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30 ноября 2017, 18:56

Wobbling into the World Trade Organisation: Brexiteers claim that trade on WTO terms would be fine. Wrong

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Print section Print Rubric:  Brexiteers claim that trade on WTO terms alone would be just fine. Wrong Print Headline:  Wobbling into the WTO Print Fly Title:  Trade after no deal UK Only Article:  standard article Issue:  How—and why—to end the war in Yemen Fly Title:  Wobbling into the World Trade Organisation Main image:  20171202_BRD002.jpg IT HAS long been an article of faith for hard Brexiteers: there is nothing to fear from the World Trade Organisation. Many are suspicious of the compromises that a free-trade deal with the EU may entail, such as accepting its rules or even its courts. So why not just walk out and trade with the EU as other countries do, on WTO terms? One answer is that Britain’s relationship with the EU is far more intimate than most countries’. The EU accounts for 43% of Britain’s goods exports and half its imports. In services, which ...

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30 ноября 2017, 18:56

A handover of confidence: London’s property market is rescued by its former colony, Hong Kong

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Print section Print Rubric:  A former colony rescues London’s property market Print Headline:  A handover of confidence Print Fly Title:  Property UK Only Article:  standard article Issue:  How—and why—to end the war in Yemen Fly Title:  A handover of confidence Location:  HONG KONG Main image:  20171202_BRP002.jpg IF ANYWHERE is more obsessed with property than Britain, it is Hong Kong. In the storeyed former colony, handed over to China 20 years ago, real estate fills the conversation just as it fills the skyline. Nor is this interest confined to Hong Kong’s own tightly packed buildings. On a recent weekend, an international property fair organised by REA Group, an online estate agent, drew over 2,500 participants. They were treated to an eclectic menu of options, from luxury flats in Dubai ...

30 ноября 2017, 18:56

Deal or no deal?: The siren song of a no-deal Brexit

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Print section Print Rubric:  The government’s slow and painful concessions have not killed off the idea that it would be better just to walk out. That is a dangerous delusion Print Headline:  The siren song of no deal Print Fly Title:  The Brexit negotiations UK Only Article:  standard article Issue:  How—and why—to end the war in Yemen Fly Title:  Deal or no deal? Main image:  20171202_BRD001.jpg ALL the signs are that Britain is caving in on the three issues in the first phase of the Brexit talks. Theresa May was told she had to yield by next week to persuade the European Union summit on December 14th-15th to agree that there had been sufficient progress to begin talks on transition and a future trade framework. The prime minister has duly made big concessions on the rights of EU citizens in Britain and on the exit bill, perhaps enough to pass the test. There ...

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30 ноября 2017, 18:56

Buzz killed: Digital news outlets are in for a reckoning

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Print section Print Rubric:  The last in our series on the future of journalism looks at digital news outlets Print Headline:  Buzz kill Print Fly Title:  Digital news organisations UK Only Article:  standard article Issue:  How—and why—to end the war in Yemen Fly Title:  Buzz killed Location:  NEW YORK Main image:  20171202_WBP503.jpg GREAT expectations attended digital journalism outfits. Firms such as BuzzFeed and Mashable were the hip kids destined to conquer the internet with their younger, advertiser-friendly audience, smart manipulation of social media and affinity for technology. They seemed able to generate massive web traffic and, with it, ad revenues. They saw the promise of video, predicting that advertising dollars spent on television would migrate online. Their investors, including ...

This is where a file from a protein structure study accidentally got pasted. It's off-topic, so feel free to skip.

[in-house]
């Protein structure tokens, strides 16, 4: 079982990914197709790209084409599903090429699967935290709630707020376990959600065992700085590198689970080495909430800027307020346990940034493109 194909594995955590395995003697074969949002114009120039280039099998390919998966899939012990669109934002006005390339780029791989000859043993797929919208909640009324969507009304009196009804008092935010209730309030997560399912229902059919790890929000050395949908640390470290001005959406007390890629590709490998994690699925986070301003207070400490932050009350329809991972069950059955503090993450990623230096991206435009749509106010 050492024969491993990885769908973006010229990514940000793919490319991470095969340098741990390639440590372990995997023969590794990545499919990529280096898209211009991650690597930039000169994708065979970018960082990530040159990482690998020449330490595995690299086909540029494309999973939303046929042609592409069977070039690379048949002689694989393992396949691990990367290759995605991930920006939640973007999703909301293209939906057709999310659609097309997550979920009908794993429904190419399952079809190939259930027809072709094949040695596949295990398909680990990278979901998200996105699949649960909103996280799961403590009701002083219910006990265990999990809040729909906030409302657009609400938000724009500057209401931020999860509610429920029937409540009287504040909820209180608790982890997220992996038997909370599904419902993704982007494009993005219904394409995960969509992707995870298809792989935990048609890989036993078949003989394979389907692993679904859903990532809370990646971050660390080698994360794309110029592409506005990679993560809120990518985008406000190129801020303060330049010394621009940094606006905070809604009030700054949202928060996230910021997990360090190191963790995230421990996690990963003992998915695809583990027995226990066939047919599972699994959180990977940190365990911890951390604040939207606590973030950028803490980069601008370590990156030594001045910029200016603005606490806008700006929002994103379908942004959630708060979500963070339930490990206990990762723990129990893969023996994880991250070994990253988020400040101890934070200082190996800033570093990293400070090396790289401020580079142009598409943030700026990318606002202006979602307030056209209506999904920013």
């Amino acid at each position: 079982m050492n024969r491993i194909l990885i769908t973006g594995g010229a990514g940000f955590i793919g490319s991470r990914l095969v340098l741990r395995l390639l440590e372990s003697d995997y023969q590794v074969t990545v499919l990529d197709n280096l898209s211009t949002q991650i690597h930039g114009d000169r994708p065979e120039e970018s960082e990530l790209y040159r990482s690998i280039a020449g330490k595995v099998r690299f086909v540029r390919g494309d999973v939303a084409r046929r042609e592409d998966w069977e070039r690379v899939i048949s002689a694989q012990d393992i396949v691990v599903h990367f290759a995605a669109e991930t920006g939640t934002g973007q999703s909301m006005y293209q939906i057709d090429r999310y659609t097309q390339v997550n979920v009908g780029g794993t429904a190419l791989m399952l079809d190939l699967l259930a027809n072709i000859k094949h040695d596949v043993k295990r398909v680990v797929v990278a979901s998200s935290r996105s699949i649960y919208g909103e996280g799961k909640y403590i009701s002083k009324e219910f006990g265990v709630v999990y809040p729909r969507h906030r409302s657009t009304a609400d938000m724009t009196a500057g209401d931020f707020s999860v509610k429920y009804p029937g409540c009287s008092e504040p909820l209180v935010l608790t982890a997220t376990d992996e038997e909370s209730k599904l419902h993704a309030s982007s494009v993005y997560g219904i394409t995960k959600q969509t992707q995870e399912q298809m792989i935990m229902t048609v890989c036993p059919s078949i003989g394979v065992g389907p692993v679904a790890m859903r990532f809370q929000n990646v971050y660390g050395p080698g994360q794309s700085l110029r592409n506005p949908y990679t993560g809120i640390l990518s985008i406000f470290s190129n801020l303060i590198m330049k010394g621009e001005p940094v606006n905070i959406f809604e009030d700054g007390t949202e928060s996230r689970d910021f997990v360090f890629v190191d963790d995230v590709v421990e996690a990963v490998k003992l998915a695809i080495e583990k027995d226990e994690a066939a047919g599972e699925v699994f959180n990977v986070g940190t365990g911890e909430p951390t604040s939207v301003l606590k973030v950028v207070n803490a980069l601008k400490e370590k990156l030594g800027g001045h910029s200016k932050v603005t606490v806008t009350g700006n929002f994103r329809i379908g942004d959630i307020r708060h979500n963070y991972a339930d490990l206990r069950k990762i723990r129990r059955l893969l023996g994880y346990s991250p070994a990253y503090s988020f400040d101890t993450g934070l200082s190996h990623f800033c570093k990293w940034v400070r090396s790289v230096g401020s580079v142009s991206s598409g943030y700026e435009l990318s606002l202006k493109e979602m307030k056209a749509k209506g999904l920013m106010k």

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30 ноября 2017, 18:56

Free exchange: The euro zone’s boom masks problems that will return to haunt it

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Print section Print Rubric:  Europe’s boom will not last; it had better make the most of it Print Headline:  The second chance Print Fly Title:  Free exchange UK Only Article:  standard article Issue:  How—and why—to end the war in Yemen Fly Title:  Free exchange “WHAT does not kill me makes me stronger,” wrote Nietzsche in “Götzen-Dämmerung”, or “Twilight of the Idols”. Alternatively, it leaves the body dangerously weakened, as did the illnesses that plagued the German philosopher all his life. The euro area survived a hellish decade, and is now enjoying an unlikely boom. The OECD, a club of mostly rich countries, reckons that the euro zone will have grown faster in 2017 than America, Britain or Japan. But, sadly, although the currency bloc has undoubtedly proven more resilient than many economists expected, it is only a little better equipped to survive its next recession than it was the previous one. Europe’s crisis was brutal. ...

30 ноября 2017, 18:56

Think of a number: Europe’s banks face a glut of new rules

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Print section Print Rubric:  Ten years after the crisis, Europe’s banks face a glut of new rules Print Headline:  Think of a number Print Fly Title:  Regulating European banks UK Only Article:  standard article Issue:  How—and why—to end the war in Yemen Fly Title:  Think of a number Main image:  20171202_FND001_0.jpg FOR those oddballs whose hearts sing at the thought of bank regulation, Europe is a pretty good place to be. No fewer than five lots of rules are about to come into force, are near completion or are due for overhaul. They will open up European banking to more competition, tighten rules on trading, dent reported profits and boost capital requirements. Although they should also make Europe’s financial system healthier, bankers—after a decade of ever-tightening regulation since the crisis of 2007-08—may be less enthused. Start with the extra ...

30 ноября 2017, 18:56

High prices and homelessness: The roots of Ireland’s property crisis